Village

3915 S. University Avenue,
Little Rock, AR 72204

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Village

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The former UA Cinema 150 opened with an enormous dome roof and a 120 degree curved screen. In addition to standard 35mm, the theater also showed 70mm and D-150 formats. When this happened, a large BLUE curvulon is used.

After years of service, the UA Cinema 150 closed in May 2003. This was the last operating Dimension 150 theater in the country and represents another loss to that era of widescreen cinema.

The theater reopened as a concert venue in 2006.

Contributed by Richard Peterson, Cinema Treasures

Recent comments (view all 45 comments)

SeeingI
SeeingI on January 11, 2011 at 10:58 am

I am from Tennessee, but was on a family vacation when we saw “Starman” here in 1984. The venue made a huge impression on me! I am glad to find reference to it here.

Ross Melnick
Ross Melnick on July 19, 2011 at 9:56 pm

There are some interior images at this site.

jimseabough
jimseabough on March 15, 2012 at 1:58 pm

I remember going to this theatre when I was in college in 1968. Saw SOUTH PACIFIC reissue there and I am pretty sure it was a 70MM print.

dcbohn
dcbohn on April 30, 2012 at 10:26 am

I worked at the old UA Four, near the Southwest Mall, for about a year, in ‘72/'73, and any UA employee was allowed to see free movies at any other UA theater in Little Rock. My first wife was an employee at The Cinema 150 (That’s what we all knew it as), and we saw quite a few movies there. But… Well before that, I saw 'Ben-Hur’ at The Cinema, in 1969, for it’s 10th anniversary re-release. The chariot race, on that huge, curved screen, was absolutely AWESOME!!

corgi
corgi on March 6, 2013 at 2:50 pm

Saw Patton, True Grit, Tora! Tora! Tora! and other greats at this theatre in the 60’s and 70’s. I think they even had a world premier there not too long after opening. I lived just down Asher Avenue and could walk there although it was a dicey proposition at that intersection even in those days. :–)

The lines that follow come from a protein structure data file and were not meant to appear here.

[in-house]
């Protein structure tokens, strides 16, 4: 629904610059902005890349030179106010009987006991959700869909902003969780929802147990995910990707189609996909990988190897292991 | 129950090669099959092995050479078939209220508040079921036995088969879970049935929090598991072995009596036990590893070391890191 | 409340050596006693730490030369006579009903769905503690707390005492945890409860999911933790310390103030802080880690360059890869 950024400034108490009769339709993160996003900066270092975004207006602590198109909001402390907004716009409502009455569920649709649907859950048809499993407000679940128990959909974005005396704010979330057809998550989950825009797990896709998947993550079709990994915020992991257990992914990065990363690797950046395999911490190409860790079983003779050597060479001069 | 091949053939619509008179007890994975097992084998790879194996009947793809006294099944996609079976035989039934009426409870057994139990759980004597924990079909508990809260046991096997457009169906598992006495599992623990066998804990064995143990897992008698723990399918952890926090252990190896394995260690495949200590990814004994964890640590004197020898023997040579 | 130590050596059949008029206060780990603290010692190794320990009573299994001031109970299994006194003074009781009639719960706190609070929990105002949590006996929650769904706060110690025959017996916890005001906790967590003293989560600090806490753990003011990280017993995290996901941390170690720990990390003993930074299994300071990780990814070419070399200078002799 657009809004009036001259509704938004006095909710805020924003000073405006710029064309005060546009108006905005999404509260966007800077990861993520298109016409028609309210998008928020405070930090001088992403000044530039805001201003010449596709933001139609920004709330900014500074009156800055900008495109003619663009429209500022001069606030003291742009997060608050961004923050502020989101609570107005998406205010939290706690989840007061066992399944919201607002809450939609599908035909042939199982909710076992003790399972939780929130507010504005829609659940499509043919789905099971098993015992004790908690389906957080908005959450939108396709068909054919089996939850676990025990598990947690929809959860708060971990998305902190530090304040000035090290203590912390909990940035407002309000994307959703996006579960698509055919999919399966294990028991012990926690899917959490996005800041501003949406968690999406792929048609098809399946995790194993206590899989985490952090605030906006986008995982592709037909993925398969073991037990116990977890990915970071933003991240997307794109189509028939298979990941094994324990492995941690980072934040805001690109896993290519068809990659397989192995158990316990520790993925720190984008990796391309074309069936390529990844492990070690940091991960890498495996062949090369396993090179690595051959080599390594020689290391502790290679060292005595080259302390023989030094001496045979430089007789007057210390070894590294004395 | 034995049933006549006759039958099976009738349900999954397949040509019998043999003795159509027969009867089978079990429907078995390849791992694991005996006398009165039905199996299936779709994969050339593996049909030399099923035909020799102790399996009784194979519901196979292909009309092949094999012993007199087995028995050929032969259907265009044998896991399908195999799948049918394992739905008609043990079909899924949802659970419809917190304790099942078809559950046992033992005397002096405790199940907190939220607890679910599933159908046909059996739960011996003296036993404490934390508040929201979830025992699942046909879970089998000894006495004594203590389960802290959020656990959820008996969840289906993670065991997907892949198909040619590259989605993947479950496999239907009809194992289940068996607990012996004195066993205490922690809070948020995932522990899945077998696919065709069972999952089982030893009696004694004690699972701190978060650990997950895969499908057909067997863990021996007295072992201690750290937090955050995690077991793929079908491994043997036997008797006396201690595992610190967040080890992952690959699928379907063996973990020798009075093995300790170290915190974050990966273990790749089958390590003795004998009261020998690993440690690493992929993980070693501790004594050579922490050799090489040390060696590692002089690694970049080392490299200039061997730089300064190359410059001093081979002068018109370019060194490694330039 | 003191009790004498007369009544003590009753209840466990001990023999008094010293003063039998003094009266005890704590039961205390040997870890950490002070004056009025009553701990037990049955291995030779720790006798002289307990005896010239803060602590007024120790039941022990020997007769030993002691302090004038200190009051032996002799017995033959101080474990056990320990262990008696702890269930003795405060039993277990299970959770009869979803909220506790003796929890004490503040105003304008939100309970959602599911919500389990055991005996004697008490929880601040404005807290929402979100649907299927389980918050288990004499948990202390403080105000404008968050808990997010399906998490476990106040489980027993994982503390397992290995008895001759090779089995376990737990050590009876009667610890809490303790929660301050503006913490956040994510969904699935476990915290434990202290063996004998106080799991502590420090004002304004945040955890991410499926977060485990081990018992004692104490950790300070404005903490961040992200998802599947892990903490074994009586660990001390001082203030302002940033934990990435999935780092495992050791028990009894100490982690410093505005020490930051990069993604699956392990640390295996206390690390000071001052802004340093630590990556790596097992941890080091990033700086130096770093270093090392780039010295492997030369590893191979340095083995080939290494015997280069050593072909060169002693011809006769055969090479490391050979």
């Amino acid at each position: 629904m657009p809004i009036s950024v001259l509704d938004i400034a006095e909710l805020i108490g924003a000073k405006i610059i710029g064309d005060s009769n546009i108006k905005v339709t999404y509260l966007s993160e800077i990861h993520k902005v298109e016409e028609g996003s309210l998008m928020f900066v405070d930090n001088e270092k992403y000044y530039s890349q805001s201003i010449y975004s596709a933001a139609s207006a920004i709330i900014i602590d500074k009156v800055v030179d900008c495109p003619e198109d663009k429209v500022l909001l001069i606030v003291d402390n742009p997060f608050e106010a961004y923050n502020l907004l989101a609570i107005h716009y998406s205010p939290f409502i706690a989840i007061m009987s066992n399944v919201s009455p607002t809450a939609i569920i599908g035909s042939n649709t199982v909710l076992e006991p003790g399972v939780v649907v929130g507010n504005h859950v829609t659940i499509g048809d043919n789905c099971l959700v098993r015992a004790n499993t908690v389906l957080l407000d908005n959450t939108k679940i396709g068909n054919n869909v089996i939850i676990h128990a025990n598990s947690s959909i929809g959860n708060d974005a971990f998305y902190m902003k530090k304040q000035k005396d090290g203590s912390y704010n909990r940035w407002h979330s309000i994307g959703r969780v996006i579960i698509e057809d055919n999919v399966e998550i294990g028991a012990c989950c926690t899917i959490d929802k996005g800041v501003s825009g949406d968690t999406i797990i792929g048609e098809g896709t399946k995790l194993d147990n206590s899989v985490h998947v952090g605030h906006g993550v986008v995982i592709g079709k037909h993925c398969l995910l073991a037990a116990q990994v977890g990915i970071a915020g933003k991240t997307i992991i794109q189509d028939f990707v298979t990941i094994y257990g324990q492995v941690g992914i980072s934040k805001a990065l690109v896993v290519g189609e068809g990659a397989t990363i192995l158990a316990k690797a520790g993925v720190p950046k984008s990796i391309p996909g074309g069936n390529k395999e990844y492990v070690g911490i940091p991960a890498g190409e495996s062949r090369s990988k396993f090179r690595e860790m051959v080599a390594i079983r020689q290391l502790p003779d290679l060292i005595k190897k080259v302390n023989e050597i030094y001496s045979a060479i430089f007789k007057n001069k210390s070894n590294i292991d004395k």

dcbohn
dcbohn on March 6, 2013 at 7:06 pm

See my list on the IMDb, at http://www.imdb.com/list/dyuCm5hS9x0/

marysgranddaughter
marysgranddaughter on October 23, 2014 at 11:54 am

My Dad, Albert Campbell, was the projectionist at the UA Cinema 150 in 1970 when the local newspaper interviewed him and published the article. I have posted the pictures that were taken of the theatre for this interview. I was a senior in high school just after the article published and was very proud when a teacher inquired if that was my Dad. He began as an projectionist apprentice in the 1940’s and retired due to vision problems from diabetes in 1977….

dcbohn
dcbohn on October 23, 2014 at 5:26 pm

marysgranddaughter: I knew your dad pretty well. He was the head projectionist at the old UA Four theater, back in ‘72, when I worked there. He was pretty cool, and used to let us visit the projection booth any time we wanted.

marysgranddaughter
marysgranddaughter on October 26, 2014 at 12:35 am

dcbohn: That is so cool…My Dad lived and breathed theatres. He was given a little red projector as a child, which I still have, although it’s not totally intact now. I am so glad to hear from you. Do you still live in LR?

dcbohn
dcbohn on October 26, 2014 at 8:52 am

marysgranddaughter: No, my job transferred me to Ohio, back in ‘91. I hardly ever go to the movies any more. It’s just not nearly as much fun as in 'the good ol’ days'.

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